In today's housing market, Twin Cities homes don't sit long on the MLS. But, since 2017, it's proven trickier to move one of the metro's most spectacular and historic homes: Stillwater's Alhambra estate, which just hit the red-hot market for $1.4 million.
Finding buyers for beige, suburban, cookie-cutter homes is easy. Finding the right one for 625 5th St. N.—a 120-year-old monument to an ancient Moorish palace—hasn't been easy. The historic property has bounced on and off the housing market since 2017, its asking price slowly dropping from a peak of $1.65 million.
There's a lot to like about the 4-bed, 3-bath, 5,426-square-foot house that was originally constructed as a satellite gym for the nearby Sauntry mansion.
"It’s a stunning property," former listing agent Richard McDonough told me in 2019. "If you’re having a party, this is the ultimate place; I hate to use this word, but it was the first man cave, in a ballroom sense."
William Sauntry, a lumber baron, envisioned Alhambra as an ornate “Recreation Hall,” complete with bowling alley and indoor pool, and connected his properties via a since-removed skyway. Sauntry would pivot to mining, lose his vast fortune, and kill himself by handgun in St. Paul in 1914. His mansion, built in 1881, became a B&B (sale currently pending); his jaw-dropping man cave became a triplex around the Great Depression and fell into severe disrepair.
Current owners Marty and Judi Nora, who purchased Alhambra for $366,000 in 1999, were determined to restore its splendor. The couple invested considerable funds into its restoration, using original photos as guideposts and traveling to India to procure materials. The decades-long project has been a "joy—pure joy," Judi told Artful Living earlier this year.
“They just saw this house that needed to be saved, it’s amazing the extent they went to rebuild this property,” McDonough told me in '19. “It’s one of the best known examples [of Moorish architecture] in the United States; whoever ends up buying it will truly have a treasure.”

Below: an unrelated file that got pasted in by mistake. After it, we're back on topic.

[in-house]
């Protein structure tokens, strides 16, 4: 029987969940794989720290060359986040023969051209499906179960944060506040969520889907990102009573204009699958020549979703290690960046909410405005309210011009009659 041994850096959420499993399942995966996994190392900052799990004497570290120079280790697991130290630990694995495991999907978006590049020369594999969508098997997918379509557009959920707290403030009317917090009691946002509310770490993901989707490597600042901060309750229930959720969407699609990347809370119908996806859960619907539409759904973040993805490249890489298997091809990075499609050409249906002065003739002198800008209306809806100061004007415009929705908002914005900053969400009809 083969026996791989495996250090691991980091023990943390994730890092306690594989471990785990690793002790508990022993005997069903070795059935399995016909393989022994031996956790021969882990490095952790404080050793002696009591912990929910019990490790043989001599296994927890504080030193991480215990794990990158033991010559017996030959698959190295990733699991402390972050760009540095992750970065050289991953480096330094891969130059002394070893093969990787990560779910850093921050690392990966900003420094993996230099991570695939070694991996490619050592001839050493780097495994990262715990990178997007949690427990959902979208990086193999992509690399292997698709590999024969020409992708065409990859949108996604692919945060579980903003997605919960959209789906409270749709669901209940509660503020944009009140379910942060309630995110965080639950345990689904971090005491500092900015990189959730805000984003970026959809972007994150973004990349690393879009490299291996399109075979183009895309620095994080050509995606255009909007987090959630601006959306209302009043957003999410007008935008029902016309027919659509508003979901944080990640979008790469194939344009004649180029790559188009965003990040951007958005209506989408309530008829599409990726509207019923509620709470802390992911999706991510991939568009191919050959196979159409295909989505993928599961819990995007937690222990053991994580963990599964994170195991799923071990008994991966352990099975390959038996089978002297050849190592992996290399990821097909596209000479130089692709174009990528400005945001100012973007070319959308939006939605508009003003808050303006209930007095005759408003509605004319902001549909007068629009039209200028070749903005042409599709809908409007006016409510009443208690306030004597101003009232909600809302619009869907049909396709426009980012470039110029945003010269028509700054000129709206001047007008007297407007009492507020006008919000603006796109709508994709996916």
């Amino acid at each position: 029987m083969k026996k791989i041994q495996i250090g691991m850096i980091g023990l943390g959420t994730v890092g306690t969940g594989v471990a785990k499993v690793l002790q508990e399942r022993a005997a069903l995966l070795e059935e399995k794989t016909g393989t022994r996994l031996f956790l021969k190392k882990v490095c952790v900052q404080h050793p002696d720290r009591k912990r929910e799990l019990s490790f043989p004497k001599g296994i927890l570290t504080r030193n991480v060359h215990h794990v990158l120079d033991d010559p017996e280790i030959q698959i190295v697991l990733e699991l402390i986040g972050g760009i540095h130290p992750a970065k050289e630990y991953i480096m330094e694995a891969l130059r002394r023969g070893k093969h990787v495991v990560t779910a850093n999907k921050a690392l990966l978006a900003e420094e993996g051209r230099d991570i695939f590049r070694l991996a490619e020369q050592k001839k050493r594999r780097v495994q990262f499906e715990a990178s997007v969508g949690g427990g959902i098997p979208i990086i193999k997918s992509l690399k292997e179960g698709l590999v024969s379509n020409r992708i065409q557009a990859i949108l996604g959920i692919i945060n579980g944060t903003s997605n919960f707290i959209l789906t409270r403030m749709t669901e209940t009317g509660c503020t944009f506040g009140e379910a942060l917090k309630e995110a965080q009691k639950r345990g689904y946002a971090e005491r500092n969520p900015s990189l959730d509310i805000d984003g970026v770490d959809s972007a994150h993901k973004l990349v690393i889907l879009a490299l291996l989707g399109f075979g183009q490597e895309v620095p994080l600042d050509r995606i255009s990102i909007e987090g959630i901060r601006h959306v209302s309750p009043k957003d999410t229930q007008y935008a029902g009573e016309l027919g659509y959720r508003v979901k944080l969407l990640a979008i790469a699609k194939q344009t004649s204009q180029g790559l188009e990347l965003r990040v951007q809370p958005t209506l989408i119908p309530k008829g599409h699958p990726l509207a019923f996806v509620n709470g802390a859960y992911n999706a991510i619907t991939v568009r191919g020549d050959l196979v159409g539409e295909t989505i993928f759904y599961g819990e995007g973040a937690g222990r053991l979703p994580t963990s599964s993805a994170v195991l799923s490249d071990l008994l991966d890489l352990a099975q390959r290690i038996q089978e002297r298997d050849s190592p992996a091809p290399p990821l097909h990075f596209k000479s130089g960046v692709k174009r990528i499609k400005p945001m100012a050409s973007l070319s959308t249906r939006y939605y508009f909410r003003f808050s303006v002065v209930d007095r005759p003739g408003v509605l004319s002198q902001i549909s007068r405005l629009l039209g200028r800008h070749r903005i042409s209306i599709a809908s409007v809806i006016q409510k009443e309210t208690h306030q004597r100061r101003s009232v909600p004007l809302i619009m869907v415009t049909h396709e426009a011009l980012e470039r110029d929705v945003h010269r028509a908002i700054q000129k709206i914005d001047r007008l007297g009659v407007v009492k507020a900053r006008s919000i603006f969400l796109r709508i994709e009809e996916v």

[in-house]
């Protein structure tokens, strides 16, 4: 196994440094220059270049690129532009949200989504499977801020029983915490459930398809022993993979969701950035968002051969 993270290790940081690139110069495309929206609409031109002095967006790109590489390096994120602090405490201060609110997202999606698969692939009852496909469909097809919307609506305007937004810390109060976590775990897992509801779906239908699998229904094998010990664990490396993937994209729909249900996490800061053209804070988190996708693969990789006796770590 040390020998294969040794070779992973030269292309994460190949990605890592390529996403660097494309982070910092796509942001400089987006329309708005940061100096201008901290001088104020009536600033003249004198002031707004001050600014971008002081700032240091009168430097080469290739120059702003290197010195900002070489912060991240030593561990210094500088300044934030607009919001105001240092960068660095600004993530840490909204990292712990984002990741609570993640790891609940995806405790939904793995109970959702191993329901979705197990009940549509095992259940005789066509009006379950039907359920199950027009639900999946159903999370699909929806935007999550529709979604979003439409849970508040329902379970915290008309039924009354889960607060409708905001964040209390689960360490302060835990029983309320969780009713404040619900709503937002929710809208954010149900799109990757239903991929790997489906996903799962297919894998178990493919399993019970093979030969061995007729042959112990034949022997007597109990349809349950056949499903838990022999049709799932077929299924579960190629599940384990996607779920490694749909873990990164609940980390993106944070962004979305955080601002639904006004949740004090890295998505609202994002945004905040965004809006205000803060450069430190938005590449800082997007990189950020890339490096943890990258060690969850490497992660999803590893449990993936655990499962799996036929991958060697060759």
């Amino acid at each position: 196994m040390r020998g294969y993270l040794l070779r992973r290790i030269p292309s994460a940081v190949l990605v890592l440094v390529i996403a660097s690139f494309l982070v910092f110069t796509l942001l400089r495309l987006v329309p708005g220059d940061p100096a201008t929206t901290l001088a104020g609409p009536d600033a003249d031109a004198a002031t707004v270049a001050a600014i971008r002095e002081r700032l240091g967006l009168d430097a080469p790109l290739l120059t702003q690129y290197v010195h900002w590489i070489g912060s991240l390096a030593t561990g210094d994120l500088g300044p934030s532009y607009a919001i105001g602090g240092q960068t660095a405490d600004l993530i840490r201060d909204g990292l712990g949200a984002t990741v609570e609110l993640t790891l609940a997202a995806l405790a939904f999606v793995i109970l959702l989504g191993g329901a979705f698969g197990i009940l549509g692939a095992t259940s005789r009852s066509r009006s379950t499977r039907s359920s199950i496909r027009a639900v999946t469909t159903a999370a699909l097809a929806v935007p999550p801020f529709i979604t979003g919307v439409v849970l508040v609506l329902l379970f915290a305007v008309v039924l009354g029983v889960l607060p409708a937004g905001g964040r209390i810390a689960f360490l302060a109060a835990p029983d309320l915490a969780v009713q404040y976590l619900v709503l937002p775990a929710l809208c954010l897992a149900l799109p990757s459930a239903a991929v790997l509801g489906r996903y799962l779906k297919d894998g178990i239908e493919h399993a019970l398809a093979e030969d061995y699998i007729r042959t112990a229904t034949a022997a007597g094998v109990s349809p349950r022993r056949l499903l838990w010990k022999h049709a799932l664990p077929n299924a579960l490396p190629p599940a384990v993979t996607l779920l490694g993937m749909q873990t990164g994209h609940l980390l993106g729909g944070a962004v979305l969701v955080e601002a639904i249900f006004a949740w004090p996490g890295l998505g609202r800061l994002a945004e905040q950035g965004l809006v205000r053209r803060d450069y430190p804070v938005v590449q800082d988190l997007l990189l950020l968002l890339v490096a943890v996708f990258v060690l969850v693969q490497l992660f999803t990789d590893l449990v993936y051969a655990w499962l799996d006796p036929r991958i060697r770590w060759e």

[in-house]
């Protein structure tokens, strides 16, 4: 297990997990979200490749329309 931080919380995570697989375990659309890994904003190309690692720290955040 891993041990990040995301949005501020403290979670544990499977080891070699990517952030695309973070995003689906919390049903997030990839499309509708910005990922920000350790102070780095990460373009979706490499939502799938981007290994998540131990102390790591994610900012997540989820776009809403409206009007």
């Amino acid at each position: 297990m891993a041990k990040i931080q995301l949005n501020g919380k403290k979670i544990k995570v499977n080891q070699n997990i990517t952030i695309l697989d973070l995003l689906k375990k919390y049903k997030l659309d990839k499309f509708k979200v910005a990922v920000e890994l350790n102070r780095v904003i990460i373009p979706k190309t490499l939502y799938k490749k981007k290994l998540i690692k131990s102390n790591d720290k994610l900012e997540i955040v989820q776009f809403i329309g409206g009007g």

Updates include a gourmet kitchen and master bedroom, though the centerpiece remains the 1,350-square-foot ballroom with soaring, 25-foot vaulted ceilings and original light fixtures. A newer, detached, 2,000-square-foot pool house sits on the nice .69-acre corner lot, located blocks from the St. Croix River and downtown antiquing district. The current listing nudges potential buyers to explore alternative uses—spa, art gallery, music studio—but notes that such changes would require city approval. The Stillwater City Council might prove accommodating: In July, it passed an ordinance that allows some historic structures to function as commercial spaces, including the the Sauntry mansion which is set to become a Realtors' office. The goal, according to the council? To help monetize maintenance and repair historically significant buildings.
Alhambra, after all, is a piece of Minnesota history.
“If Sauntry’s death is a mystery, his architectural legacy is not,” local architectural historian Larry Millett writes in his 2014 book, Minnesota’s Own: Preserving Our Grand Homes. “His mansion and his fabulous Moorish pleasure palace remain essential landmarks in Stillwater from a time when lumber was king and even the most magical dreams could be made real.”
Let's take a photo tour, courtesy of Coldwell Banker.